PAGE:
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By Ali Qassim
Companies that manufacture smart-cars in the U.K. should ensure the safety of any personal data stored and used in their web-connected vehicles, according to new government guidance.
The guidance from the Department for Transport and the Centre for the Protection of National Infrastructure encourages senior executives, suppliers, designers, and engineers to protect connected and autonomous vehicles (CAVs) by following basic principles, including securing transmissions to and from the vehicle.
“Whether we’re turning vehicles into Wi-Fi-connected hotspots or equipping them with millions of lines of code to become fully automated, it is important that they are protected against cyber-attacks,” Transport Minister Lord Martin Callanan said in an Aug. 6 statement.
Auto industry and technology groups welcomed the guidance as a first step in establishing cybersecurity standards for the growing number of connected and autonomous vehicles on U.K. roads. But the guidance is tied to broad cybersecurity principles and doesn’t clearly address emerging uses of information, such as big data analytics
Christopher Escobedo Hart, privacy and cybersecurity counsel for Foley Hoag LLP in Boston, told Bloomberg BNA that the guidelines just tweak cybersecurity best practices and apply them to the smart car sector, suggesting that there is “more thinking to be done.”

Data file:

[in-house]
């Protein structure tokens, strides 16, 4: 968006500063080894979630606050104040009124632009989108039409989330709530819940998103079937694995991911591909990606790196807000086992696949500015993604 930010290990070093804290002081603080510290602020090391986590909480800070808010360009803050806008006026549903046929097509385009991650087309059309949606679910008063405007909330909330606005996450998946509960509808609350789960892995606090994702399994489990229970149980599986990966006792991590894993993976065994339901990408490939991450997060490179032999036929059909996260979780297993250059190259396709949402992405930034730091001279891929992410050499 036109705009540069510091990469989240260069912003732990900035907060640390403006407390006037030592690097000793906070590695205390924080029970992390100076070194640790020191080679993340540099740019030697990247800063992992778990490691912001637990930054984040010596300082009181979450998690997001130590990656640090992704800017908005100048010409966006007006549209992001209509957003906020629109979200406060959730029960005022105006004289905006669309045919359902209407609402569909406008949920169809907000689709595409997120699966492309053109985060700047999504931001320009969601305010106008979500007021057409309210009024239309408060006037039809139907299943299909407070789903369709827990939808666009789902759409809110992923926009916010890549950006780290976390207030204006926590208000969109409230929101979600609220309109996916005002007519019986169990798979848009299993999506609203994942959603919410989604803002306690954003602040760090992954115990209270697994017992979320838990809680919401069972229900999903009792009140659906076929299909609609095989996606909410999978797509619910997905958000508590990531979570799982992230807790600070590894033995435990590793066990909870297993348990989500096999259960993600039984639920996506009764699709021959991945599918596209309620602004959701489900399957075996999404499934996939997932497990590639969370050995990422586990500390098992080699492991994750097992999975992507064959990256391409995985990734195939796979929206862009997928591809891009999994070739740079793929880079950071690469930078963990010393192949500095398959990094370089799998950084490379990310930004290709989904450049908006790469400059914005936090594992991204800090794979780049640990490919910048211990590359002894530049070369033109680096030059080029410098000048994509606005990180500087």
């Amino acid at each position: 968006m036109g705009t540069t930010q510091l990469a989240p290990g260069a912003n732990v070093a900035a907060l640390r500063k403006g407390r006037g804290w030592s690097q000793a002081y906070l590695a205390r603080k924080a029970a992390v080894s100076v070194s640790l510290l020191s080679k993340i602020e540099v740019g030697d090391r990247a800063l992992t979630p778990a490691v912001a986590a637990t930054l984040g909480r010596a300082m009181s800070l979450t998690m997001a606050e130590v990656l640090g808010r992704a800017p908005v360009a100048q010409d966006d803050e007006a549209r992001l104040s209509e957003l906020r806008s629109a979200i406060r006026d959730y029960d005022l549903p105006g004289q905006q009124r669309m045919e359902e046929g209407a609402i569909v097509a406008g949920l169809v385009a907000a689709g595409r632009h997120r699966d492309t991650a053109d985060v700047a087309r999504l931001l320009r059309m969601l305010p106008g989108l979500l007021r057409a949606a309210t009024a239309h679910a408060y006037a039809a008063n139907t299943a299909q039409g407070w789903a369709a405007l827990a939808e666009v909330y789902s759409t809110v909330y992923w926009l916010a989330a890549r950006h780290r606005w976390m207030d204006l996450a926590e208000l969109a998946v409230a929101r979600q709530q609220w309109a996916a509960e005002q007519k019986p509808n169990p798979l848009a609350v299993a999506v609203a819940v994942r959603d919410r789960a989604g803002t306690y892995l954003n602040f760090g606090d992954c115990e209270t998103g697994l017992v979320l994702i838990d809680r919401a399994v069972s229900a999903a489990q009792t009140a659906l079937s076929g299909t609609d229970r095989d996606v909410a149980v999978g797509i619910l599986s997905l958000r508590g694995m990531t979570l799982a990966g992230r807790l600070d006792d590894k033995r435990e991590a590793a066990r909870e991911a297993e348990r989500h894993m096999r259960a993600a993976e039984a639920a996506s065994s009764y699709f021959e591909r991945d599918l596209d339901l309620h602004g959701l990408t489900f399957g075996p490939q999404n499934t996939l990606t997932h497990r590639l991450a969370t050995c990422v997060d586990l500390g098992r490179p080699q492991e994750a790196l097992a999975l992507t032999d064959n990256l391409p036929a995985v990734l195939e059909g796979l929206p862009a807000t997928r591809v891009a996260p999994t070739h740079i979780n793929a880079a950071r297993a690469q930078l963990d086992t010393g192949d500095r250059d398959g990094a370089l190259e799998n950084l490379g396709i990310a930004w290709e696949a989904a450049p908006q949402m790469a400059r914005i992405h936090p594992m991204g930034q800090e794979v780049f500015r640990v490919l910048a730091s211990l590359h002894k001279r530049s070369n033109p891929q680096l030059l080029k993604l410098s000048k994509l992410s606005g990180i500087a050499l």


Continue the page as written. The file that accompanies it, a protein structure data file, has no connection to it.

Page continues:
More than half of all new cars sold in the U.K.'s 77.4 billion pound ($100.5 billion) auto market feature autonomous safety features, according to the Society of Motor Manufacturers and Traders (SMMT) auto industry group, which predicts that CAVs will add more than 50 billion pounds ($65 billion) to the U.K. economy by 2030.
“As connected and autonomous vehicles become more prevalent on our roads, it is crucial that manufacturers consider security requirements in the vehicle’s design and help to protect our national infrastructure,“ Gerry Keaney, chief executive of the British Vehicle Rental and Leasing Association (BVRA), which represents businesses that buy approximately 80 percent of U.K. manufactured vehicles sold in the U.K., told Bloomberg BNA Aug. 8.
John Pryor, chairman of the industry group the Association of Car Fleet Operators, told Bloomberg BNA that more time is needed to see if the guidance goes far enough, particularly to deal with the arrival of big data.
Managers of fleet operators need clarity, he said. “They want to understand how suppliers, such as vehicle manufacturers and contract hire and leasing companies, will access and use ‘big data’; and, critically, they want to know what the law is in respect of managing and using ‘big data’ sourced directly from ‘intelligent’ vehicles.”
Keaney said the government report comes after the auto industry in the U.K. called for cybersecurity support. “We will work closely with decision-makers to explore how the proposed principles are governed and enforced within our sector,” he said.
A spokeswoman for techUK, a tech industry association representing 950 tech companies, told Bloomberg BNA that the principles will keep all parties in the manufacturing and supply chain on the same page, providing them “with a consistent set of guidelines on security for connected cars.”
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The guidance is available at http://src.bna.com/rtw.
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